A few Poralp Tree fragments were swept into warmer waters to the north. When they settled in, the concentration of light was more intense than in seas closer to the poles. The descendants of these stowaway poralps immediately exploited this abundance and split off from their ancestry, becoming the Greater Poralp Trees - the largest organisms the seas have seen so far.
Like their ancestry, Greater Poralp Trees grow branching tissues which gradually ascend above the seabed. However, the further the branches grow from the base stem, the flatter in shape they become, forming thallus-like structures akin to earthly kelp; this ensures a greater surface area in which light can be absorbed. The cells consisting of the thalli also house greater concentrations of plastids, while cells closer to the base are more dedicated towards structural support and nutrient storage. The cells within the substrate have become a holdfast, providing an ample foundation for such a large alga.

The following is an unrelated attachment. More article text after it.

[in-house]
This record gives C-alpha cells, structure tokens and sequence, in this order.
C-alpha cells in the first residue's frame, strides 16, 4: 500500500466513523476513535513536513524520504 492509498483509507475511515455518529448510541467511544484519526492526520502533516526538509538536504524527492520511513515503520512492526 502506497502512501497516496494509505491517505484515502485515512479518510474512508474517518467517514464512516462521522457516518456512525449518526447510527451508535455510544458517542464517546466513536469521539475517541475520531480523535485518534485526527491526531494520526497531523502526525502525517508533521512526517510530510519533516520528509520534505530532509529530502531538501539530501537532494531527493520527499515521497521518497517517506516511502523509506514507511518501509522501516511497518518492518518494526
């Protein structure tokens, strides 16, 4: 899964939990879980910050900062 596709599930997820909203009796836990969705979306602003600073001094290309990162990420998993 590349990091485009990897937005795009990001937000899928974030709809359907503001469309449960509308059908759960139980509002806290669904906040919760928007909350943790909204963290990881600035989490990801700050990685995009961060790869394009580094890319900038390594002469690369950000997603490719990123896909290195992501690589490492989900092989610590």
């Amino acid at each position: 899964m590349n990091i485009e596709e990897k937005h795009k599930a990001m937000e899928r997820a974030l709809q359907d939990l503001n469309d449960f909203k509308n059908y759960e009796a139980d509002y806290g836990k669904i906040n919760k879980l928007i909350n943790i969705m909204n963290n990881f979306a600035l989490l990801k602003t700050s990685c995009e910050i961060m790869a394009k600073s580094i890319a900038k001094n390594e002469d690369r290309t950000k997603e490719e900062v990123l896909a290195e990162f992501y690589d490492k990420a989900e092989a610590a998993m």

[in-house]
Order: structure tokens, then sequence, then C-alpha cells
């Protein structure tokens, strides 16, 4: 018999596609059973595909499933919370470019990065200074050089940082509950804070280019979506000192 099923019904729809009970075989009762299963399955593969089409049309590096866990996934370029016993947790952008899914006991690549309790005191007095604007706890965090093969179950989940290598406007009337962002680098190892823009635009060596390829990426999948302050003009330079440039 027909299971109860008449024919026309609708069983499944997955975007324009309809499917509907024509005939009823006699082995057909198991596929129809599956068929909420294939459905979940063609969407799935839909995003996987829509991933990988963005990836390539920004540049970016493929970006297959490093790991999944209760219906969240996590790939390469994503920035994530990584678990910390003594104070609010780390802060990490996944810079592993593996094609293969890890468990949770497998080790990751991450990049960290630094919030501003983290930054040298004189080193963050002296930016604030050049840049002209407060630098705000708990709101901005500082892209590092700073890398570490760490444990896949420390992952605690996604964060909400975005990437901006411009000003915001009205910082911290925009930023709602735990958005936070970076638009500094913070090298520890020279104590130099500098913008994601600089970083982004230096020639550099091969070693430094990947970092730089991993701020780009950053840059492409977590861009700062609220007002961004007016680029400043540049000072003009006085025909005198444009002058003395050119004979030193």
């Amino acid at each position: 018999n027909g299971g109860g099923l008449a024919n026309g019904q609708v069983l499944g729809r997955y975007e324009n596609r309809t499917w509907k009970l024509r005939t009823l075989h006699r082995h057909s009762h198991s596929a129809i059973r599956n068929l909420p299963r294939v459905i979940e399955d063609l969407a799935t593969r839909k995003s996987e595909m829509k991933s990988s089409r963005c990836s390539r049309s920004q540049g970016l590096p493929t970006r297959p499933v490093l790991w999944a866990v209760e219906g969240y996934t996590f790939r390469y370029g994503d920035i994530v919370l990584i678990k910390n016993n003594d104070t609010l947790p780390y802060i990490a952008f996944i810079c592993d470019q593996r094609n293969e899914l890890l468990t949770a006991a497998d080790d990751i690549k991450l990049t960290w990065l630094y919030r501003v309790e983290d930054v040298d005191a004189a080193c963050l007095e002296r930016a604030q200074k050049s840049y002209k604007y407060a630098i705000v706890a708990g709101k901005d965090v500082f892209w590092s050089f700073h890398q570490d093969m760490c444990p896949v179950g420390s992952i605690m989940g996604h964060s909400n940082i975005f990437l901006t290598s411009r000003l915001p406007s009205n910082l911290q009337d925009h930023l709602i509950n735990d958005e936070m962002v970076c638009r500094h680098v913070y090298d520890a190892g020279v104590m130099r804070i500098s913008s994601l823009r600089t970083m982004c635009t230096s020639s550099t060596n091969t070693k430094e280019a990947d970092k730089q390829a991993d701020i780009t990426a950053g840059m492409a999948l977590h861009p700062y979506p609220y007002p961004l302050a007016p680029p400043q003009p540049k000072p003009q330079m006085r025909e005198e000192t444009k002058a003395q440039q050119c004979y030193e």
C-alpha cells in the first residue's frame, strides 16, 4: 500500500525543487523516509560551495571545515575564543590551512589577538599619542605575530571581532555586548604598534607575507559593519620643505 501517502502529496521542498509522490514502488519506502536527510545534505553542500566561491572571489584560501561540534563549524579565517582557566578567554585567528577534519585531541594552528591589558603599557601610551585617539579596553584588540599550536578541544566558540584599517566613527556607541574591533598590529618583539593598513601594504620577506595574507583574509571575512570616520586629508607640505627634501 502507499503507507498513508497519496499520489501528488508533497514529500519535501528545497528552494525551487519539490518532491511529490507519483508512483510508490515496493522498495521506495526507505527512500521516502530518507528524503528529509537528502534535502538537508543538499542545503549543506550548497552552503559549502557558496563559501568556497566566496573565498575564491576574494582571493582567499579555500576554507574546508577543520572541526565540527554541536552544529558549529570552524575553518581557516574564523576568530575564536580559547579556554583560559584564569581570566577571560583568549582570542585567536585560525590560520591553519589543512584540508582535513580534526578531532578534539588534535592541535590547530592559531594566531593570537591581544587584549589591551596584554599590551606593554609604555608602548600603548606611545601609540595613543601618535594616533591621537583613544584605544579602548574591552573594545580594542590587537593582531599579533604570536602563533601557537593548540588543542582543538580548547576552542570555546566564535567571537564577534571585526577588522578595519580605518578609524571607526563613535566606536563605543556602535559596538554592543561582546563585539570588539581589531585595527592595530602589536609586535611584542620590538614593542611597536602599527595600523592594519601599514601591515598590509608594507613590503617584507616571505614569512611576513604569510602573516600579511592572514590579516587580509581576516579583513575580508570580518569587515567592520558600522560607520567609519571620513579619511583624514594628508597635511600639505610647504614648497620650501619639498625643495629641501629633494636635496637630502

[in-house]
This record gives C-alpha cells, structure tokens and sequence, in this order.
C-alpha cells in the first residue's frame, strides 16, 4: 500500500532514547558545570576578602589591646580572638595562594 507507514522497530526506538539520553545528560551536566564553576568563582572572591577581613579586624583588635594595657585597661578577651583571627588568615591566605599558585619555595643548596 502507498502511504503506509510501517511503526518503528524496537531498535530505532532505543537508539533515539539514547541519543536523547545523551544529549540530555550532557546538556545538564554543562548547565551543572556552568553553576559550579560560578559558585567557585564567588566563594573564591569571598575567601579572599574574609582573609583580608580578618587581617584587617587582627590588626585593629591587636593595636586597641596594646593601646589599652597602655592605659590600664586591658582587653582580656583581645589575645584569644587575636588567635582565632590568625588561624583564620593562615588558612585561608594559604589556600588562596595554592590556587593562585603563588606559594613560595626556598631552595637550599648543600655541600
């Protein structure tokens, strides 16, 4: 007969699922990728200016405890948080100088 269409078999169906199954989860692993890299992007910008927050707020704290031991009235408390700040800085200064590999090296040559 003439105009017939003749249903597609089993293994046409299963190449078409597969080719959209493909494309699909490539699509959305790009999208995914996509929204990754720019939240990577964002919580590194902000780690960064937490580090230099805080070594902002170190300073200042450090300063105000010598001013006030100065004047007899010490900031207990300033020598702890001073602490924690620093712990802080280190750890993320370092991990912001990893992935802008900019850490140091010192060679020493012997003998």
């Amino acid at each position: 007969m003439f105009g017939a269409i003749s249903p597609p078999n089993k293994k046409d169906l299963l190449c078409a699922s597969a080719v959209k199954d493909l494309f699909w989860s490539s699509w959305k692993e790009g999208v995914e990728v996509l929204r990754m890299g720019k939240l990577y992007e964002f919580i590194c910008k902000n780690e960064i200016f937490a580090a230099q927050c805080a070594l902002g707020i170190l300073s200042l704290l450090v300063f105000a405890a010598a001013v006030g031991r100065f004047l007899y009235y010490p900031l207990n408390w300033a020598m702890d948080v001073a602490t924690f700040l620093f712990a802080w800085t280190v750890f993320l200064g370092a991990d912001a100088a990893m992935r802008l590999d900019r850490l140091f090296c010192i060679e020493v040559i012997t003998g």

Although new Greater Poralp Trees can be grown from severed fragments of a parent organism, the species pioneered a new reproductive innovation - spores! Spores are regularly produced underneath a thallus during an abundance of nutrients. Once sufficiently developed, the spores are promptly released into the water column, able to spread across the seas much farther than their ancestors could and settle on a wide variety of warm coastlines, firmly ensuring the species’s current prevalence and abundance.